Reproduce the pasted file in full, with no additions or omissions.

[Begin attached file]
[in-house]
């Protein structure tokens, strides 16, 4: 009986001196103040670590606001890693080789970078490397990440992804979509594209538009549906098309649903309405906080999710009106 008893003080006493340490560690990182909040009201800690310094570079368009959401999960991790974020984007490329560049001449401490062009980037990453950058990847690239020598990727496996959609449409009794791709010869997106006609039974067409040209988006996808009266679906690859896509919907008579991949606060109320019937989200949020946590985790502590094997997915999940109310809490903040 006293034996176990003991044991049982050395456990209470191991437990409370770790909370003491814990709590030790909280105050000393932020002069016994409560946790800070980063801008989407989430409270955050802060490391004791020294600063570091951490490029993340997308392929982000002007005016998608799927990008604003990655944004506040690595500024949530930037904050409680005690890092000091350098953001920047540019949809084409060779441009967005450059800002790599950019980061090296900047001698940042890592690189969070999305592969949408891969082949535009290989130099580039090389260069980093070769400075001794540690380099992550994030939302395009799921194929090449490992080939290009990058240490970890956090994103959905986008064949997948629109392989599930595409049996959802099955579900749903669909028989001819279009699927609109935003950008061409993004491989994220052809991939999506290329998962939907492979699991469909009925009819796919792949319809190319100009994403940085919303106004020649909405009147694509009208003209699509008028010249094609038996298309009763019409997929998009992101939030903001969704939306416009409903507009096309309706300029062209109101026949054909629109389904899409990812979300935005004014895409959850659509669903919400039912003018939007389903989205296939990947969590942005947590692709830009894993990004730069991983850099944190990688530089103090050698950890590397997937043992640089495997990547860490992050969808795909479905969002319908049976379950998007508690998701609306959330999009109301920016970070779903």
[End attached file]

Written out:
[in-house]
């Protein structure tokens, strides 16, 4: 009986001196103040670590606001890693080789970078490397990440992804979509594209538009549906098309649903309405906080999710009106 008893003080006493340490560690990182909040009201800690310094570079368009959401999960991790974020984007490329560049001449401490062009980037990453950058990847690239020598990727496996959609449409009794791709010869997106006609039974067409040209988006996808009266679906690859896509919907008579991949606060109320019937989200949020946590985790502590094997997915999940109310809490903040 006293034996176990003991044991049982050395456990209470191991437990409370770790909370003491814990709590030790909280105050000393932020002069016994409560946790800070980063801008989407989430409270955050802060490391004791020294600063570091951490490029993340997308392929982000002007005016998608799927990008604003990655944004506040690595500024949530930037904050409680005690890092000091350098953001920047540019949809084409060779441009967005450059800002790599950019980061090296900047001698940042890592690189969070999305592969949408891969082949535009290989130099580039090389260069980093070769400075001794540690380099992550994030939302395009799921194929090449490992080939290009990058240490970890956090994103959905986008064949997948629109392989599930595409049996959802099955579900749903669909028989001819279009699927609109935003950008061409993004491989994220052809991939999506290329998962939907492979699991469909009925009819796919792949319809190319100009994403940085919303106004020649909405009147694509009208003209699509008028010249094609038996298309009763019409997929998009992101939030903001969704939306416009409903507009096309309706300029062209109101026949054909629109389904899409990812979300935005004014895409959850659509669903919400039912003018939007389903989205296939990947969590942005947590692709830009894993990004730069991983850099944190990688530089103090050698950890590397997937043992640089495997990547860490992050969808795909479905969002319908049976379950998007508690998701609306959330999009109301920016970070779903």